There are some good ideas above. I am concerned that the introduction still seems to suggest that the Sack of Rome caused Mannerism. Even using 1527 as a starting date seems odd, since so-called "mannerist" elements enter Italian painting before then. I think a rather NPOV could be given to subsections of "types" of Mannerism: Courtly style, Tuscan "Anti-Classicism", Late Dutch and Flemish Mannerism, etc. All of these categories have problems, but they also reflect the reality of how mannerism is discussed (throughout Wikipedia and beyond). I am also wondering about the phrase, "it scarcely affected the popular arts". The examples given are rather Anglo-centric here, and I'm not sure I really understand how "popular arts" is even being used here. Can Benvenuto Cellini's Salt Cellar and various early Cabinets of curiosities or Kunstkammers be discussed as well--perhaps in relationship to "Decorative Arts" and other relevant categories. Overall, the section on painting seems too limited to Italian Mannerism, while the overall tone hints at the correct widespread and international nature of Mannerism.--Stomme 00:22, 17 March 2007 (UTC)

NPOV dispute [Mannerism][edit]

I guess mentioned reasons about neutrality speak for themselves. The main point of the introduction is totally unscientific and false. Mannerism was never a selfapplied label. Also can't it be regarded as a forerunner of modernism in any proper scientifically verified theory. Theorists who see 'mannerism' as a reaction on the post-sack of Rome crisis in Italy, the decline of humanism and so on, als well as a result of supposed mental ilnesses in the artists, usually have a hidden agenda. For instance Hauser, with his socialist ideas, or some people who are involved in the avant-garde movement who whish to claim mental forefathers. This is all very well, but it has nothing or little to do with Cinquecento art.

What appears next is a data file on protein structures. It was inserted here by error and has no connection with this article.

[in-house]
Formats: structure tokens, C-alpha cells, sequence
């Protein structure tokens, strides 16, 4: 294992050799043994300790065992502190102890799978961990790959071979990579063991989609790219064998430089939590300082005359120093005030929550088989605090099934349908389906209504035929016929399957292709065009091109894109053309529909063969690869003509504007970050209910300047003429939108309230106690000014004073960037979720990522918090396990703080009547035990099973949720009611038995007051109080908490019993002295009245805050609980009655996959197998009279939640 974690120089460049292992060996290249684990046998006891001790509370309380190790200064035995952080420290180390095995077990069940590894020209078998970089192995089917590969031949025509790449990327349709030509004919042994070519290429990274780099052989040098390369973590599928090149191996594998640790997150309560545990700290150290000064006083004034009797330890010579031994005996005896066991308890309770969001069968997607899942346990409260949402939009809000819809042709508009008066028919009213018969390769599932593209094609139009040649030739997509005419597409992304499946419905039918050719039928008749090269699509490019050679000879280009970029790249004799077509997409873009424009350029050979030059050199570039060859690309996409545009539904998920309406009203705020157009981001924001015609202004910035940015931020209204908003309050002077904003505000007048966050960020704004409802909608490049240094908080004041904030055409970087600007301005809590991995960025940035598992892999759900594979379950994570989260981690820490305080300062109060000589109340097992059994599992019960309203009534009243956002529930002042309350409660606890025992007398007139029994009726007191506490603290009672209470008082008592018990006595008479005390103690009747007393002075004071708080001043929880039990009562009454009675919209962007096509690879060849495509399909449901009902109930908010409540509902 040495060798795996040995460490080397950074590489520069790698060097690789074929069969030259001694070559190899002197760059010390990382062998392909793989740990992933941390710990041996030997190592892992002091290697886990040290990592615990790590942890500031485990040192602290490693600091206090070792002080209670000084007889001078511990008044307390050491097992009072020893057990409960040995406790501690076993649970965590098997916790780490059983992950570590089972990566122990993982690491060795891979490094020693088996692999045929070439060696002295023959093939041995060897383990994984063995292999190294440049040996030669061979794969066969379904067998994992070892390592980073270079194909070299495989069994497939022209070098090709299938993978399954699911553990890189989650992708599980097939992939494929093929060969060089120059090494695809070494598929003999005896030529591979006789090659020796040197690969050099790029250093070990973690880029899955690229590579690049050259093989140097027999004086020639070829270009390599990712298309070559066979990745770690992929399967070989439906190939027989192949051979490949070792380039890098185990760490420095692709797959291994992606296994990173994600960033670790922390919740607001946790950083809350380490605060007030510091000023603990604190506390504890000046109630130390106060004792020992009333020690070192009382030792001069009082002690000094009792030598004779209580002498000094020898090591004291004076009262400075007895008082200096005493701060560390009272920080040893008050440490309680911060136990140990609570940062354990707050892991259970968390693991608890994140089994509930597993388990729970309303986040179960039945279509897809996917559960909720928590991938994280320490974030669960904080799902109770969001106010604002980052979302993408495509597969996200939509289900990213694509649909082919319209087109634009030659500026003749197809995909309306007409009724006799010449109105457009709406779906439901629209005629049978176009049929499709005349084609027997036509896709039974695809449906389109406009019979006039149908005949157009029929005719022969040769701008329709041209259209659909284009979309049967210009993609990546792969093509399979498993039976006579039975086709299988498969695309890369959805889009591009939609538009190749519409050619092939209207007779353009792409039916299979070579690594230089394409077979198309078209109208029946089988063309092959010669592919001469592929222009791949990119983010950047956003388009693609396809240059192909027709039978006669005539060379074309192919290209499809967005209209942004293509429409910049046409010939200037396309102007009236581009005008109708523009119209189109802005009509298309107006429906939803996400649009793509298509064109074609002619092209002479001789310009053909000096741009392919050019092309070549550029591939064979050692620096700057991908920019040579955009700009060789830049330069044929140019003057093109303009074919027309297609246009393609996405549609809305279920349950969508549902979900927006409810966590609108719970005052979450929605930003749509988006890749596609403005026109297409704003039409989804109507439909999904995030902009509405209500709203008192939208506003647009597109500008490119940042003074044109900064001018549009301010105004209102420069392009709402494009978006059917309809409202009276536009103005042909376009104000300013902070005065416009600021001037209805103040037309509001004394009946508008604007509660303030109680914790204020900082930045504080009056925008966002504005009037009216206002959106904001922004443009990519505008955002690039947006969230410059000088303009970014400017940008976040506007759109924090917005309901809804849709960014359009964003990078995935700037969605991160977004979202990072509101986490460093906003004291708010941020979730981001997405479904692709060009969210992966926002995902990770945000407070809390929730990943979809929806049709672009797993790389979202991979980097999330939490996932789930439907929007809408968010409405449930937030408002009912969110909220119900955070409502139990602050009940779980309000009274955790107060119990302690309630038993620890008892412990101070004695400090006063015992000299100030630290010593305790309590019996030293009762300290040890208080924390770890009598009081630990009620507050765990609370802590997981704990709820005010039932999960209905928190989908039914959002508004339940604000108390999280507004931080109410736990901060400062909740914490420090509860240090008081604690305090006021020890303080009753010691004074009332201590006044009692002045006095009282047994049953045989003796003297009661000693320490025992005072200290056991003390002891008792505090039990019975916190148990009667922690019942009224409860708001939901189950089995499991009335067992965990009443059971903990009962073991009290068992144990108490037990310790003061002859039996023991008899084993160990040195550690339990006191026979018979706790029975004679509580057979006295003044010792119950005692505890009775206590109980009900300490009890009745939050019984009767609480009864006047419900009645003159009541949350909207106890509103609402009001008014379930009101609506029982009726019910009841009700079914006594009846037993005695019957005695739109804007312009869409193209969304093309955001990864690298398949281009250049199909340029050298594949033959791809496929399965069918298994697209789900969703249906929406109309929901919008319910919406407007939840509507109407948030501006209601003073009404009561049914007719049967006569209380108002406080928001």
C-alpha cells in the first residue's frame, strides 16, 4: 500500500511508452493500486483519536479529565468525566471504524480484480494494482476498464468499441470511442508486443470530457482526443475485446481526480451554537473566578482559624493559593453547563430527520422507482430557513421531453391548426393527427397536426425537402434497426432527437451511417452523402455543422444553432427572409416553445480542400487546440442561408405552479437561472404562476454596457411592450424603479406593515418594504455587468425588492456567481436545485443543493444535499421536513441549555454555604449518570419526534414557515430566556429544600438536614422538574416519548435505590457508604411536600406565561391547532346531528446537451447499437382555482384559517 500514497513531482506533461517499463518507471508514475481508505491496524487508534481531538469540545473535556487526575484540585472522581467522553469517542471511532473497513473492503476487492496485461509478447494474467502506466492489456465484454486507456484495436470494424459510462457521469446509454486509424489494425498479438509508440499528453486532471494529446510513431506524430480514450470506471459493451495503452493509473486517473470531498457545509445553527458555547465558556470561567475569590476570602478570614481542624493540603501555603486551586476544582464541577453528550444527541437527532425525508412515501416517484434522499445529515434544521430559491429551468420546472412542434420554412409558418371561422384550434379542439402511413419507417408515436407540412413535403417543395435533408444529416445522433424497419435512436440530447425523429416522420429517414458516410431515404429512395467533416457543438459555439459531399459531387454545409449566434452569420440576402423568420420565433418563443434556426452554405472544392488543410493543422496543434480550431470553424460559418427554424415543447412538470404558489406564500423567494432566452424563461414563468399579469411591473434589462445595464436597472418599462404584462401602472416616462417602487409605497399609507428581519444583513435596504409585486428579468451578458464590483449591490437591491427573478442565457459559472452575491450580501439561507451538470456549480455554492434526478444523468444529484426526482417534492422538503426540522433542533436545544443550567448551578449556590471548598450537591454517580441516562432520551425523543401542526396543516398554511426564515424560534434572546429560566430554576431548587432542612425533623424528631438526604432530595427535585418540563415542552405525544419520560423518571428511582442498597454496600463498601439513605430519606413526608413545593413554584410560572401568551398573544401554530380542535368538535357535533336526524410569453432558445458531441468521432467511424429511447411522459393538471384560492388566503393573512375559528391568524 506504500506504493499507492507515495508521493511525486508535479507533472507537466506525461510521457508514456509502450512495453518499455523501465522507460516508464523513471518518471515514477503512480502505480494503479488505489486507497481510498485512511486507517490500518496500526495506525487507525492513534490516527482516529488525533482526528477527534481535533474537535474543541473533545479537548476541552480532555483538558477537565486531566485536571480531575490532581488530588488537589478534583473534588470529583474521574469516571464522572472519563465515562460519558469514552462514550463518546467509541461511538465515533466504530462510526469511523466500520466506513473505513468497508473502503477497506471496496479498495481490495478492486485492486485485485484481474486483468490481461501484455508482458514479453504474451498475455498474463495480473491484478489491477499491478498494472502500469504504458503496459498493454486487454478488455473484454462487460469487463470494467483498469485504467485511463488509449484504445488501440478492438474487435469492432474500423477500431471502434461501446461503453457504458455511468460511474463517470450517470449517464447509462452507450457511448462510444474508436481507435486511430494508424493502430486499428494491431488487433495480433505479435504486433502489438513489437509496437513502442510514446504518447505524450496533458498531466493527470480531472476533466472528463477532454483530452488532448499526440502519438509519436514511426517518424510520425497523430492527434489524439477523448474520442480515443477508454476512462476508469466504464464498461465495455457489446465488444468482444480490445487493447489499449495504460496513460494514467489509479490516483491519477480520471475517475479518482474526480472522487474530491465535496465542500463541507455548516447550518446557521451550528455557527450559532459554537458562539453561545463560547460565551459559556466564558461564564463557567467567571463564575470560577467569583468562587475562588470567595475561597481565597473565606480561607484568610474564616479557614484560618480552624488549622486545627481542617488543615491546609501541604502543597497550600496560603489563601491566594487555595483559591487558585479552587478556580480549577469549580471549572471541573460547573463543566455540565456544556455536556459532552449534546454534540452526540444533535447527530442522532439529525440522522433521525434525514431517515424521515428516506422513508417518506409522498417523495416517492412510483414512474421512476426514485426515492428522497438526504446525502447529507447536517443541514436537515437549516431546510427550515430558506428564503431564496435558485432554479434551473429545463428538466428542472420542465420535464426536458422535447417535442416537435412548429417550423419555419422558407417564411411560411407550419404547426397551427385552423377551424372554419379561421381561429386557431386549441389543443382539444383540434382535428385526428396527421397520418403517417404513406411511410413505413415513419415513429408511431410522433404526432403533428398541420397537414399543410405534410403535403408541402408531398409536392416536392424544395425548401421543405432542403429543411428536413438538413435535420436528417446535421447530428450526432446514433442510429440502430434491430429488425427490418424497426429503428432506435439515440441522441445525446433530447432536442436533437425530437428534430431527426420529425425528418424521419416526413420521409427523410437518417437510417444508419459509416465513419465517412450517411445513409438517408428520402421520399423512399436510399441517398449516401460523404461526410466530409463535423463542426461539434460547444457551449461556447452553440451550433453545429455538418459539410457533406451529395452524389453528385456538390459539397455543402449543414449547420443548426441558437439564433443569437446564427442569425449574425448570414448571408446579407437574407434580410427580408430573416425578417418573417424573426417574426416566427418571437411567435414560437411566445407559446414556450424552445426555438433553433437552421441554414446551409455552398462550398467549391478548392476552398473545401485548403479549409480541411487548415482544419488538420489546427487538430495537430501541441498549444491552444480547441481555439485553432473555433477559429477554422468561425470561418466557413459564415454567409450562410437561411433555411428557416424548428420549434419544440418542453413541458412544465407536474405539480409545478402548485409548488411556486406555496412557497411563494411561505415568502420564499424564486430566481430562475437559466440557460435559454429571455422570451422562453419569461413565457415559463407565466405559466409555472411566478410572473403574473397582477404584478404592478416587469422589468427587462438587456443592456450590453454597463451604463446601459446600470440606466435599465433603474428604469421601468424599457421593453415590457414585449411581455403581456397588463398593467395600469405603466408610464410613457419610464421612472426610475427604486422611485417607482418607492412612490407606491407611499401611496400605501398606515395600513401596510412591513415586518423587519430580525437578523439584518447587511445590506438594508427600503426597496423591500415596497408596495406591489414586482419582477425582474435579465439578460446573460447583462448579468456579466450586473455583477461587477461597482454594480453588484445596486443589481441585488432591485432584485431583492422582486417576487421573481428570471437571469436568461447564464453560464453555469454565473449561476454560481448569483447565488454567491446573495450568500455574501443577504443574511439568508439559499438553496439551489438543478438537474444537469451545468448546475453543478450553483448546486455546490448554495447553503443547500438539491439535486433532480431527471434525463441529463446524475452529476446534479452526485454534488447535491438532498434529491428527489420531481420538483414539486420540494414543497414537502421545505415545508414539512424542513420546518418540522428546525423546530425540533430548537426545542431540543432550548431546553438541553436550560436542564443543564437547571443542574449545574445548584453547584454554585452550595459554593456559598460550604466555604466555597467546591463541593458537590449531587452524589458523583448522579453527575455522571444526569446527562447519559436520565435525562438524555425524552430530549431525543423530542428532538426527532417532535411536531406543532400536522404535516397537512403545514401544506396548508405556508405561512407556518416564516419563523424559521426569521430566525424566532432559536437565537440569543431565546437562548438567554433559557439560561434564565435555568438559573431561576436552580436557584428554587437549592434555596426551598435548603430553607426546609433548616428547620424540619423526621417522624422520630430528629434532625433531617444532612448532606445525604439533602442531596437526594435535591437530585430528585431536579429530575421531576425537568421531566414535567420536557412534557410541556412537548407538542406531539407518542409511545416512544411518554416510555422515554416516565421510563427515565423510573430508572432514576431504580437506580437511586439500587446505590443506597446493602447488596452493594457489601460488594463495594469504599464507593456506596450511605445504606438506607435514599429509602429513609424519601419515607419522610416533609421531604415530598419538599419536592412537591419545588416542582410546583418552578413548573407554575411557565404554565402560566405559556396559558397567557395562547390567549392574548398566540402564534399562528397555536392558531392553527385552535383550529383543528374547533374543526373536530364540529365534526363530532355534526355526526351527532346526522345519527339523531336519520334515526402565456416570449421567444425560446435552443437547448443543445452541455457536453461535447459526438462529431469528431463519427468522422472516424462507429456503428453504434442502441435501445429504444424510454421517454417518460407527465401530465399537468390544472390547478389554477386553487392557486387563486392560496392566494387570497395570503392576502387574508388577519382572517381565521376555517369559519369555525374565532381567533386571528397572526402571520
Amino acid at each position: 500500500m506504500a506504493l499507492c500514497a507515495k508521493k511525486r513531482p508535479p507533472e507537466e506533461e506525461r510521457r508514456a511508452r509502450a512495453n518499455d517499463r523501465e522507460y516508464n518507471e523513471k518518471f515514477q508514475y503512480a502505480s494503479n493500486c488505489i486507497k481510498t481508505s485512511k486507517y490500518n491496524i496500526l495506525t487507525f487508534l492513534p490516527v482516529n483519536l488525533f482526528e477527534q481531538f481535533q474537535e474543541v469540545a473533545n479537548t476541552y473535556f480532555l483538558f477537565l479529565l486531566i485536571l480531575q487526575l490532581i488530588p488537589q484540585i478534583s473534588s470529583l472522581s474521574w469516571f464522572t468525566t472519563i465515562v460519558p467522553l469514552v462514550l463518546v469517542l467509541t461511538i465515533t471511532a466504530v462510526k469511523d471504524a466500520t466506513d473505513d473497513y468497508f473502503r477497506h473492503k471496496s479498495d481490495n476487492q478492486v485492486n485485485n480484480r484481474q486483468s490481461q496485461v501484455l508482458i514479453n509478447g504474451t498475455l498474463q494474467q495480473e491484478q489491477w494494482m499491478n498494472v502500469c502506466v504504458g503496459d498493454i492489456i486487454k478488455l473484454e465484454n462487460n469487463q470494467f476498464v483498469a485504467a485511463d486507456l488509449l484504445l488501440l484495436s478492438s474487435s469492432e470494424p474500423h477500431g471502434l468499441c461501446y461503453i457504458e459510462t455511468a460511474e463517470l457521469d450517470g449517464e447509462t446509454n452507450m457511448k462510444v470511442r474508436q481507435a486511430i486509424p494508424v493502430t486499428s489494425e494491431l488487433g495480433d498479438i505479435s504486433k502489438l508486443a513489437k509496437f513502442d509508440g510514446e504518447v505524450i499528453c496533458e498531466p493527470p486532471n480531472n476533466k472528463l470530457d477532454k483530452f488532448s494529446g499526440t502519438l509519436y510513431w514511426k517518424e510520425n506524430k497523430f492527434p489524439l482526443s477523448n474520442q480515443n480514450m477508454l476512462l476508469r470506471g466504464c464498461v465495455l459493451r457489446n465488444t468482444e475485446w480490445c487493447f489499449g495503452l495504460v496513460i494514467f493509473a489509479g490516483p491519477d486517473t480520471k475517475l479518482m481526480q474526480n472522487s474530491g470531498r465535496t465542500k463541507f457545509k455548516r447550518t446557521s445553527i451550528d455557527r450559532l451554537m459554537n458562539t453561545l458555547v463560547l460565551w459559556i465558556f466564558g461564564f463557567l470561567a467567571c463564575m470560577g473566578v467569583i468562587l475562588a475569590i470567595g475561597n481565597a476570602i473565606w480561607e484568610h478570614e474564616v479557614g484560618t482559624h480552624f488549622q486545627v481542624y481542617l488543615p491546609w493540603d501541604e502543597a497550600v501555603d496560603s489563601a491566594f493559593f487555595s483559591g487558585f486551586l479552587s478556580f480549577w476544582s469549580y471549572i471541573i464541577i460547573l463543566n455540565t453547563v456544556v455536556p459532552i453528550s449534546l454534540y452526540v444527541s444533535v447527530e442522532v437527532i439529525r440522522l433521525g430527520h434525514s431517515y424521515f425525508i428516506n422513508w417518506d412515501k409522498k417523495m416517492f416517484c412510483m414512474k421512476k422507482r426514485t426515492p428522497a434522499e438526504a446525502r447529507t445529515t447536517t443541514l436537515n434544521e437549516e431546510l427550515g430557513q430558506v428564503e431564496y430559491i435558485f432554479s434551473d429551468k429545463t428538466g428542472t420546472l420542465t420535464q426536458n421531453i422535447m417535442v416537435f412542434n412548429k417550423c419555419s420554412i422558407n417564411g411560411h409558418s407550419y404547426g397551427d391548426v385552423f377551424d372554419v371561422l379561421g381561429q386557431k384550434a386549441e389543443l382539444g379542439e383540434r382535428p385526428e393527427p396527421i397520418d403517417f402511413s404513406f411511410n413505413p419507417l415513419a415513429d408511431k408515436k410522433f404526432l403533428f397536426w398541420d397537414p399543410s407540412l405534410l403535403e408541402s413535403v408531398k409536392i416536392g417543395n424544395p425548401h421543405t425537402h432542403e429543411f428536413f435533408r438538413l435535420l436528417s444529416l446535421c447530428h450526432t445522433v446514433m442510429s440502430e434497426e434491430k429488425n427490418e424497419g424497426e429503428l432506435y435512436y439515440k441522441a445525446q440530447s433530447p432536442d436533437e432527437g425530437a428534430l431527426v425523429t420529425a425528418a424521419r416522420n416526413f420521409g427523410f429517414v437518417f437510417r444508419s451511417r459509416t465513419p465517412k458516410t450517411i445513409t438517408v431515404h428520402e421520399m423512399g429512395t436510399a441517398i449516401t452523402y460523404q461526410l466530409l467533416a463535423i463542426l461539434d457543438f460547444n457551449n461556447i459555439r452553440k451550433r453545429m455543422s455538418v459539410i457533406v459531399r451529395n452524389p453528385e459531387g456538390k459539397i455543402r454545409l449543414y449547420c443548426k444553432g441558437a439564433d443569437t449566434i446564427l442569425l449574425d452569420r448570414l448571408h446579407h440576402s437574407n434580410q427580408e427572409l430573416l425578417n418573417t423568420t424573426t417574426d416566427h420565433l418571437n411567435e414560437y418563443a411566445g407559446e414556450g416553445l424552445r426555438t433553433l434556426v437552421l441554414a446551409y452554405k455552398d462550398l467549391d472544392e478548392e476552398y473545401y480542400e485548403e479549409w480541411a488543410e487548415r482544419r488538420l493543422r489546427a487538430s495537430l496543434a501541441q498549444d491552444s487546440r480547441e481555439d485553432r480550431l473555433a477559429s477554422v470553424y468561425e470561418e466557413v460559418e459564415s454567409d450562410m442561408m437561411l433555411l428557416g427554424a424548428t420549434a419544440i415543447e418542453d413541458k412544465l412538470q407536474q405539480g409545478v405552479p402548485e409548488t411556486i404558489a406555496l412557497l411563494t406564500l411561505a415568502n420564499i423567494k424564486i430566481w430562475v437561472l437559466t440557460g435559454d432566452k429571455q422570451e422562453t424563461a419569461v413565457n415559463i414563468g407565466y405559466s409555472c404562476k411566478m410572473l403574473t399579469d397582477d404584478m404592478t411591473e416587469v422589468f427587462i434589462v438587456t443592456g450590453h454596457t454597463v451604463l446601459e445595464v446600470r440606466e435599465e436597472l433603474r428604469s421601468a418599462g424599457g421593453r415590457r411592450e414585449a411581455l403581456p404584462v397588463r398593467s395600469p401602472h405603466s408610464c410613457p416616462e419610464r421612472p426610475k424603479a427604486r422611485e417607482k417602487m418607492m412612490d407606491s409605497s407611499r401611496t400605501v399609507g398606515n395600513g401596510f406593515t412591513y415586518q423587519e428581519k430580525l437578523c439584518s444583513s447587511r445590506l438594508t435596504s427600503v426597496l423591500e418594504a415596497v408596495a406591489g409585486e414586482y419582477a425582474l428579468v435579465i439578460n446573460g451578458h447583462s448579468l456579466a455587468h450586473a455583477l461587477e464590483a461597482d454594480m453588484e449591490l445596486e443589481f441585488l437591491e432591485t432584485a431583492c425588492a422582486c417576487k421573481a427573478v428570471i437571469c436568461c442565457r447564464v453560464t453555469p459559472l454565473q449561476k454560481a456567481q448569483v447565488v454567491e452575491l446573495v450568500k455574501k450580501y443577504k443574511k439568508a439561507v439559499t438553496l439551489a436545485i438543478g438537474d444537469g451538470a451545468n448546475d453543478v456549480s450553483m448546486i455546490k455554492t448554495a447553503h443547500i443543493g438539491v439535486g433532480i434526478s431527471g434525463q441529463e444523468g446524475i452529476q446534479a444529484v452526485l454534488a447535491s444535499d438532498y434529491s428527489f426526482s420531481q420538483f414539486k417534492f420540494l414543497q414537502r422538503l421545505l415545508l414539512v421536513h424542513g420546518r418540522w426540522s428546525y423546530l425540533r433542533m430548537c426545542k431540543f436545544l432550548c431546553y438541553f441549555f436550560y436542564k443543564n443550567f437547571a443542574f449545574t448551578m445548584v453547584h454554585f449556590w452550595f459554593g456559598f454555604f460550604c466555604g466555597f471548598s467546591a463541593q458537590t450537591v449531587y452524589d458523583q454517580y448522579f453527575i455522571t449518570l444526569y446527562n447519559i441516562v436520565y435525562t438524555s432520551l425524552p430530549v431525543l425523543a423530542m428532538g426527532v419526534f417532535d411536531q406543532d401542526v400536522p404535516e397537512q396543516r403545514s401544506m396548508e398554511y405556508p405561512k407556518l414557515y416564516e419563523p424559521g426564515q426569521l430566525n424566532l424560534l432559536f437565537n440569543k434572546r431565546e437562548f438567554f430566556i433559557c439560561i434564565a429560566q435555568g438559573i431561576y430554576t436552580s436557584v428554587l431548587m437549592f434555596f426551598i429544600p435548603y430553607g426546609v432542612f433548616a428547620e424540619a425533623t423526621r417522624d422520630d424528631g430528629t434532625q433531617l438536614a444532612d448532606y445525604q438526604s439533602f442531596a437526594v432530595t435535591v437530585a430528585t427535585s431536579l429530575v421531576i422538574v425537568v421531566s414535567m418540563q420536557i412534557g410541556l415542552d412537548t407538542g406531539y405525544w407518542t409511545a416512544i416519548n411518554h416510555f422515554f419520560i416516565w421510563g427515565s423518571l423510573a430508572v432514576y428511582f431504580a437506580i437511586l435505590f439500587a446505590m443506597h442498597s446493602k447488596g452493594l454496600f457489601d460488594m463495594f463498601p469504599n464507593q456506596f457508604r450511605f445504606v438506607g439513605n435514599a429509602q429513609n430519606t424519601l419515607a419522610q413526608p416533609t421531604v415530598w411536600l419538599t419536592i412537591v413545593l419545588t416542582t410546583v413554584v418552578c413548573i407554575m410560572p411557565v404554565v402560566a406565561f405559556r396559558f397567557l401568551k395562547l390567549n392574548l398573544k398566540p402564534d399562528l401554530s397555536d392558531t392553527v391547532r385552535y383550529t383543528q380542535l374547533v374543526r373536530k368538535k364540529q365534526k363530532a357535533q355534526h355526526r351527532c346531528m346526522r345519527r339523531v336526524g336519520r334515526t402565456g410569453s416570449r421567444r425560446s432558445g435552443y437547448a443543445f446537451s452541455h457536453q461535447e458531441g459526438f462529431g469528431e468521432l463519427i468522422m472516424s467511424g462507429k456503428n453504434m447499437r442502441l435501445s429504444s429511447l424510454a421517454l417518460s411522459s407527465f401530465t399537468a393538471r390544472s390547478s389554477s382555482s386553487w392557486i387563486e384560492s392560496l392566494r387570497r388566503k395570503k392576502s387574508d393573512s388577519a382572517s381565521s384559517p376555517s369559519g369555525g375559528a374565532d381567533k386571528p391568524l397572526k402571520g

NPOV dispute [Mannerism][edit]

There appears to be a fierce attempt to install a POV in the lede of this article. I have therefore reverted to a previous edit. Please feel free to change, but take care to avoid POV e.g. comparison to decon, etc.Julie Martello 16:08, 9 November 2006 (UTC)

I removed reference to Mannerism being "an artistic style (usually painting), which emerged after the Sack of Rome (1527)" as this is just plain wrong (also in regards to the rest of the article). I also rid this of "neoclassical punctiliousness achieved in the Roman art and architecture of the High Renaissance", as it presents just one wordy approach. Feel free to make it better, but I hope that this article can develop into a discussion of the varieties of Mannerism instead of just trying to pigeonhole it in an out-dated "manner". --Stomme 07:43, 18 March 2007 (UTC)

Mannerism elsewhere[edit]

Am no art historian, but I would like to see some mention of artists sometimes labelled Northern (German, Flemish, Dutch) mannerists. From what I have noticed they were less predictable in subject matter, more idiosyncratic in style than their Latin colleagues. As for other remarks here - yes, the language is sometimes overdone, but what I find objectionable is not its pretentiousness but its occasional failure to make sense: what on Earth does "perfunctory realism" mean, especially in tandem with great attention to detail? Of course any article on art history is going to be, to some extent, personal - surely any civilized reader expects that and allows for it. I don't get the impression, anyway, that the writer claims the sack of Rome caused mannerist art to appear. Axel 19:19, 1 December 2006 (UTC)